Upon passing state building inspection, California’s property owners will have the ability to label their facilities as CALGREEN compliant without using additional costly third-party certification programs.
In addition to the mandatory regulations, CALGREEN also includes more stringent voluntary provisions to encourage local communities to take further action to green their buildings to reduce greenhouse gas emissions, improve energy efficiency and conserve our natural resources.
Jennifer Caterino from the Architect’s Newspaper writes that “For now, the code only takes new construction into consideration, ignoring existing building stock.” In her article, she describes an industry thought that it will have to address the existing buildings, “if no other reason than to comply with Assembly Bill 32, the Global Warming Act.” There is an expectation to see some revision in the updated code in 2013, but how drastic the changes will be is hard to speculate, based on that this new mandatory code is not much variance from the earlier voluntary one.
Garavaglia Architecture’s Chris Lutjen attended the 2009 Greenbuild conference. He writes about his experience in Phoenix this November:
After first attending Greenbuild 2007 in Chicago, I wasn’t sure what to expect. In my preparation to attend Greenbuild 2009 in Phoenix, the largest sustainable design conference in the United States, even finding a hotel a week before the conference near downtown was a breeze, as was registering at the brand new downtown convention center. Phoenix’s new light rail system provided convenient mass transit between the conference center, airport and hotel. The seminar topics were not as enticing and interesting as when I last attended:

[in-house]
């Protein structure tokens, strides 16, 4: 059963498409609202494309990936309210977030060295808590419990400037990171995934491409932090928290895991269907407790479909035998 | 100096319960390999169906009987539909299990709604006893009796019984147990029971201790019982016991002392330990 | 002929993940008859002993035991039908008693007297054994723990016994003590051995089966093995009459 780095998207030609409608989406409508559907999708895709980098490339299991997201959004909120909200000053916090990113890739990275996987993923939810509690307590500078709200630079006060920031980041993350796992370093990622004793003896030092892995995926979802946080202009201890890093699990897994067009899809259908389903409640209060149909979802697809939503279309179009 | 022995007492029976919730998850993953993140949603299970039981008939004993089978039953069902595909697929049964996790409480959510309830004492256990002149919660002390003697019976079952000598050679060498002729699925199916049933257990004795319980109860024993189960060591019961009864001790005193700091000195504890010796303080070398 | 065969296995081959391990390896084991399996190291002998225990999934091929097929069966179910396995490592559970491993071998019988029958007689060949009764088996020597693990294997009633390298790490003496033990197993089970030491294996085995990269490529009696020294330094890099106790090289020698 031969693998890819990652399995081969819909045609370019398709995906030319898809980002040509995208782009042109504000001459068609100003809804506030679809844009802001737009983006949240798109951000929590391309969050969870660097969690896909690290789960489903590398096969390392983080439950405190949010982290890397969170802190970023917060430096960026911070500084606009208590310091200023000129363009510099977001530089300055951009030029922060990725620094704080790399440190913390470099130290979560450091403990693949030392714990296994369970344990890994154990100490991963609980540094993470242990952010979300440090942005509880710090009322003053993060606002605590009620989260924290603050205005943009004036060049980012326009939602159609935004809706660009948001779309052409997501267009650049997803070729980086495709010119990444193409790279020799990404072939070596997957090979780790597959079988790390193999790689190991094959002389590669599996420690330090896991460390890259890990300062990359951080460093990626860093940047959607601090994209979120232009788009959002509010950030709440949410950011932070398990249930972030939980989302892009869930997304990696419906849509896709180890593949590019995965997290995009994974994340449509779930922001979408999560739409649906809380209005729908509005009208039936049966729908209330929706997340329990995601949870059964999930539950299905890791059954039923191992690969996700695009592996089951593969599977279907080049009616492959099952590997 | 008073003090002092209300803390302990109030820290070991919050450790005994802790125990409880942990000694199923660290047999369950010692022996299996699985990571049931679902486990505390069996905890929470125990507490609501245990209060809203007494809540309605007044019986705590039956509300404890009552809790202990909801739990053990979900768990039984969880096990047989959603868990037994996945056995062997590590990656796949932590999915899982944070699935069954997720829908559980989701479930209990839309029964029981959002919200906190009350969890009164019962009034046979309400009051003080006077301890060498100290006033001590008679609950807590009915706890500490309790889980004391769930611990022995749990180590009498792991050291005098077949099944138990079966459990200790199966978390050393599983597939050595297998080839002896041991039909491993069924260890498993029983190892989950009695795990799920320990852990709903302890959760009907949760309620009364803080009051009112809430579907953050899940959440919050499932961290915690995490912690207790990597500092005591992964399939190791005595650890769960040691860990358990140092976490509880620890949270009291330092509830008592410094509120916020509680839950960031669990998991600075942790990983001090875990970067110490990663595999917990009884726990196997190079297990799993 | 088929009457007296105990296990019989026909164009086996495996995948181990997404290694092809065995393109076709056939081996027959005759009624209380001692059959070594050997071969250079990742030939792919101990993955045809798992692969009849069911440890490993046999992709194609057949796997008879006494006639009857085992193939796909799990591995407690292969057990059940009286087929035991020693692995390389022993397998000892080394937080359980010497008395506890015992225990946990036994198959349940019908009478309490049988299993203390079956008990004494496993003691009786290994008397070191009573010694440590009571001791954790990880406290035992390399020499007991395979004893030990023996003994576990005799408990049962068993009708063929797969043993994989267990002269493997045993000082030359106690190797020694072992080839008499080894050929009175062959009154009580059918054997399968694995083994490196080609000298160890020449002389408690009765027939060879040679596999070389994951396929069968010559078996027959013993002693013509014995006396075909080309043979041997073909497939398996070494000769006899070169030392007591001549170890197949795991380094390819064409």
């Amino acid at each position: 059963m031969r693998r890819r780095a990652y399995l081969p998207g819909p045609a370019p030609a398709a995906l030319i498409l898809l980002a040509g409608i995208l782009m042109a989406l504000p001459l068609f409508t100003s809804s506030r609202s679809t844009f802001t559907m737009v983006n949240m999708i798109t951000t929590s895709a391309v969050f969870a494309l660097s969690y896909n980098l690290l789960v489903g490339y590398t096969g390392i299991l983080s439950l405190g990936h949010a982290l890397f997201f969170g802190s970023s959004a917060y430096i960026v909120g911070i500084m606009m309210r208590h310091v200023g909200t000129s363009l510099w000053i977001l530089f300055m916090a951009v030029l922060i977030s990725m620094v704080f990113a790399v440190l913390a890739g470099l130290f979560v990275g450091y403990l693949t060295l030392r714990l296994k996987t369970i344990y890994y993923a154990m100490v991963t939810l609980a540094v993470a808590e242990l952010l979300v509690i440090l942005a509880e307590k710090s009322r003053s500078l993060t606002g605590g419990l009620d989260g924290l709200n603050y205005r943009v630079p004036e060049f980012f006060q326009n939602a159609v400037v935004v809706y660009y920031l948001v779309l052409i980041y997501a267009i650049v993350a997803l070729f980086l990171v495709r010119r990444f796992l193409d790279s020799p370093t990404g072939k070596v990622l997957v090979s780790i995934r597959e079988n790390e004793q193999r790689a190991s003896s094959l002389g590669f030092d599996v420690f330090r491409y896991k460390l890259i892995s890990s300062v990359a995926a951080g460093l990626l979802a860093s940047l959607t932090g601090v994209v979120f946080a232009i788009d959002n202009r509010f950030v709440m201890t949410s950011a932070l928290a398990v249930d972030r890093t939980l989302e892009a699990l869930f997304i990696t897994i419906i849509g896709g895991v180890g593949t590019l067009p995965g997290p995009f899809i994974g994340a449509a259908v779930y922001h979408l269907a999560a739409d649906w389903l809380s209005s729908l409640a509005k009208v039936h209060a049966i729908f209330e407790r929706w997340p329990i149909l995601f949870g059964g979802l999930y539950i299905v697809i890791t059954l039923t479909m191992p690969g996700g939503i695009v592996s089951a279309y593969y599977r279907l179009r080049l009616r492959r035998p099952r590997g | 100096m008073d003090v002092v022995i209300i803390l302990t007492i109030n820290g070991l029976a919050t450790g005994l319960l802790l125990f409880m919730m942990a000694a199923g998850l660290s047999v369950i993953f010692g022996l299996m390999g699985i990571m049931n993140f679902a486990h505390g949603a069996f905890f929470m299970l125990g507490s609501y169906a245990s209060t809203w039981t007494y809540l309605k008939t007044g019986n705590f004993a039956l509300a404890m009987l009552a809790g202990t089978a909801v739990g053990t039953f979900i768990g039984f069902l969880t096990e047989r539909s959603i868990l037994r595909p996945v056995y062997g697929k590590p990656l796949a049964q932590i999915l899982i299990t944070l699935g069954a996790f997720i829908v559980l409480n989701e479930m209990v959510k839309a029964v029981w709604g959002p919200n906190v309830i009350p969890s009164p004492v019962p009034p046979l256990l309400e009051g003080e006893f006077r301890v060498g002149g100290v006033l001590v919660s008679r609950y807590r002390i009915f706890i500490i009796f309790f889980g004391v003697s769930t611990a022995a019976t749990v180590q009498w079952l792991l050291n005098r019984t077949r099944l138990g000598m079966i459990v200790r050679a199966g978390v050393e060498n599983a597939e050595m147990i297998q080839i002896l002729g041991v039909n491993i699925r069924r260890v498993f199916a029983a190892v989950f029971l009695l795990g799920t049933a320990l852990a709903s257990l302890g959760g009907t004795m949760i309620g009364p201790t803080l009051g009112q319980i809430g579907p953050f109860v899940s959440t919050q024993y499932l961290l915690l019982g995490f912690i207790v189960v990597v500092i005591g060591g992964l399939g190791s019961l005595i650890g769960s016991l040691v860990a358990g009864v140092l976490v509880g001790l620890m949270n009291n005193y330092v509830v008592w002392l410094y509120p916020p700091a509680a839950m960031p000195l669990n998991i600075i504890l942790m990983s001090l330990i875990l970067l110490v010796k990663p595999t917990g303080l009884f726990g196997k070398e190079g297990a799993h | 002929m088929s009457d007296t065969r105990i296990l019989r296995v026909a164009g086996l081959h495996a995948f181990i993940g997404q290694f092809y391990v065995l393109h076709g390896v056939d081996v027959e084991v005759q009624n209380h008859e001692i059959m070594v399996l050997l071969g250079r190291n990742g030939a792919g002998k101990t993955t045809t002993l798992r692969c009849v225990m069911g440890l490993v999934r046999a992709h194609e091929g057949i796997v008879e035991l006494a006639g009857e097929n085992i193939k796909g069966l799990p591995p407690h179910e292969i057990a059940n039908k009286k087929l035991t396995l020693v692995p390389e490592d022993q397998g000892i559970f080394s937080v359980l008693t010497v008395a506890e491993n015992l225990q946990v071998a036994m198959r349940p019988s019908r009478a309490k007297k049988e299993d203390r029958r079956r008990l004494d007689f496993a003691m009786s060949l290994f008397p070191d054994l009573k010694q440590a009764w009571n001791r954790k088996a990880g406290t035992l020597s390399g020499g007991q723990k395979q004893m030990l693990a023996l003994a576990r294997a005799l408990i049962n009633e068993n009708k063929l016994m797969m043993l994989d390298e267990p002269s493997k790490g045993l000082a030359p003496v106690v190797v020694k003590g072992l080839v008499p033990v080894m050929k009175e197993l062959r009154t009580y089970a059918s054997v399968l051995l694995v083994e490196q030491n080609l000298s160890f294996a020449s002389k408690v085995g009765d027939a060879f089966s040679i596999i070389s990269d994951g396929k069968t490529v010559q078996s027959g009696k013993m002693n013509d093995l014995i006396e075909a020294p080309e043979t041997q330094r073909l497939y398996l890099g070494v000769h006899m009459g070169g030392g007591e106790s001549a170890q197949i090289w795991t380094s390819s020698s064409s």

A presentation on the Bus Rapid Transit system in Cleveland, OH demonstrated how folks from different entities could form partnerships to see a former main street in Euclid Avenue reemerge as a new main street connector in a shrinking city.
The late addition of Master Speaker Tony Gale executive Tony Gale confirmed the Starbucks’ pledge to for all stores to achieve a minimum of LEED certification. The core idea behind the coffeehouses is “to create a place where people want to stay,” a sort of third living room. The familiarity factor certainly contributes to that objective as these stores become ubiquitous in many American cities.
It was exciting to see some local Bay area projects represented, including the award winning Gish Family Apartments in San Jose. Serious windows, Integrity Block and Philips LED lighting were among the regionally located product manufacturers highlighted in this and other local projects.
My dizzying trek through the two matrices of exhibit halls confirmed that Greenbuild has definitely grown from modest beginnings to a well-funded and sponsored corporate event. There are so many vendors it was impossible to thoroughly visit each one in a full day, so some strategic planning was required. My search for sound technologies and products led me to green roof, permeable pavers, solar sunshades and recycled glass tile companies.
The conference was better organized and more highly attended than one in Chicago. And I am hoping that there is some return to basic design principles and a somewhat less focus on documentation and analysis for the next Greenbuild. Anyone planning on attending in Chicago in 2010 should register early and sign up for their preferred seminars as soon as possible. See you there!